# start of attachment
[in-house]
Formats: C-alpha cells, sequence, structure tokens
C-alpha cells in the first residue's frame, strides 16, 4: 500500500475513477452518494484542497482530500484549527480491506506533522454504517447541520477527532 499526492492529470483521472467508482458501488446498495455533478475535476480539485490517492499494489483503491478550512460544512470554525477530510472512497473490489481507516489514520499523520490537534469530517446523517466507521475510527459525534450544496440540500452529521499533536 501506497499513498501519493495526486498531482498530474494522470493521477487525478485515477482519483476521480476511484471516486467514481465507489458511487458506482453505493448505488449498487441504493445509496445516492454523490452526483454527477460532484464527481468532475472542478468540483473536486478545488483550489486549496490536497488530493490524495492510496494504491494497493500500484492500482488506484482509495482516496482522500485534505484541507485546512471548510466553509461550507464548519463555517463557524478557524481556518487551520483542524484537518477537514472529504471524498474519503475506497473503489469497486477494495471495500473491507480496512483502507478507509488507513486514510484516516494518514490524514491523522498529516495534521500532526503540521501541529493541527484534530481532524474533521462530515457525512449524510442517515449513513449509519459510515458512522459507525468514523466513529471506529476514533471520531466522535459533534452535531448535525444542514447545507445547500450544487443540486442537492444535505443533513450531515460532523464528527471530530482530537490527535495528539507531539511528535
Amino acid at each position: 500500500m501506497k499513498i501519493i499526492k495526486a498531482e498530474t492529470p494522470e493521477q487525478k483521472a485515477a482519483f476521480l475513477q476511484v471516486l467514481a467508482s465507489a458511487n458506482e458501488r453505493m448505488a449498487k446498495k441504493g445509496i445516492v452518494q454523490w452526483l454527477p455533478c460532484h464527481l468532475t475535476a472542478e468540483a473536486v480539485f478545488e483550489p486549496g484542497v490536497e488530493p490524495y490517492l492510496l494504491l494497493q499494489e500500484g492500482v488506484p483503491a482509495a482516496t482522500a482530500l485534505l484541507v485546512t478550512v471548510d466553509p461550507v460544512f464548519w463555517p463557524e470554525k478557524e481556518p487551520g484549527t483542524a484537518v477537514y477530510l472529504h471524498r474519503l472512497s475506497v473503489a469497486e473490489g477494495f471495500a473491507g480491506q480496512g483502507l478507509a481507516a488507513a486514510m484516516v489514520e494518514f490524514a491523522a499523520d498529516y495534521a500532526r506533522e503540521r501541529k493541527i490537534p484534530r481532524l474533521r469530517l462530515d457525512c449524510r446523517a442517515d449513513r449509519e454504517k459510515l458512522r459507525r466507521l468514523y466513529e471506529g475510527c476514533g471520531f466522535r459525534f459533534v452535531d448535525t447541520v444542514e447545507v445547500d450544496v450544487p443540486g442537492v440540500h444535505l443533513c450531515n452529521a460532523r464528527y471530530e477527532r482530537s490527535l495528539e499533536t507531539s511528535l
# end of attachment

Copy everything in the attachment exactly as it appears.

[in-house]
Formats: C-alpha cells, sequence, structure tokens
C-alpha cells in the first residue's frame, strides 16, 4: 500500500475513477452518494484542497482530500484549527480491506506533522454504517447541520477527532 499526492492529470483521472467508482458501488446498495455533478475535476480539485490517492499494489483503491478550512460544512470554525477530510472512497473490489481507516489514520499523520490537534469530517446523517466507521475510527459525534450544496440540500452529521499533536 501506497499513498501519493495526486498531482498530474494522470493521477487525478485515477482519483476521480476511484471516486467514481465507489458511487458506482453505493448505488449498487441504493445509496445516492454523490452526483454527477460532484464527481468532475472542478468540483473536486478545488483550489486549496490536497488530493490524495492510496494504491494497493500500484492500482488506484482509495482516496482522500485534505484541507485546512471548510466553509461550507464548519463555517463557524478557524481556518487551520483542524484537518477537514472529504471524498474519503475506497473503489469497486477494495471495500473491507480496512483502507478507509488507513486514510484516516494518514490524514491523522498529516495534521500532526503540521501541529493541527484534530481532524474533521462530515457525512449524510442517515449513513449509519459510515458512522459507525468514523466513529471506529476514533471520531466522535459533534452535531448535525444542514447545507445547500450544487443540486442537492444535505443533513450531515460532523464528527471530530482530537490527535495528539507531539511528535
Amino acid at each position: 500500500m501506497k499513498i501519493i499526492k495526486a498531482e498530474t492529470p494522470e493521477q487525478k483521472a485515477a482519483f476521480l475513477q476511484v471516486l467514481a467508482s465507489a458511487n458506482e458501488r453505493m448505488a449498487k446498495k441504493g445509496i445516492v452518494q454523490w452526483l454527477p455533478c460532484h464527481l468532475t475535476a472542478e468540483a473536486v480539485f478545488e483550489p486549496g484542497v490536497e488530493p490524495y490517492l492510496l494504491l494497493q499494489e500500484g492500482v488506484p483503491a482509495a482516496t482522500a482530500l485534505l484541507v485546512t478550512v471548510d466553509p461550507v460544512f464548519w463555517p463557524e470554525k478557524e481556518p487551520g484549527t483542524a484537518v477537514y477530510l472529504h471524498r474519503l472512497s475506497v473503489a469497486e473490489g477494495f471495500a473491507g480491506q480496512g483502507l478507509a481507516a488507513a486514510m484516516v489514520e494518514f490524514a491523522a499523520d498529516y495534521a500532526r506533522e503540521r501541529k493541527i490537534p484534530r481532524l474533521r469530517l462530515d457525512c449524510r446523517a442517515d449513513r449509519e454504517k459510515l458512522r459507525r466507521l468514523y466513529e471506529g475510527c476514533g471520531f466522535r459525534f459533534v452535531d448535525t447541520v444542514e447545507v445547500d450544496v450544487p443540486g442537492v440540500h444535505l443533513c450531515n452529521a460532523r464528527y471530530e477527532r482530537s490527535l495528539e499533536t507531539s511528535l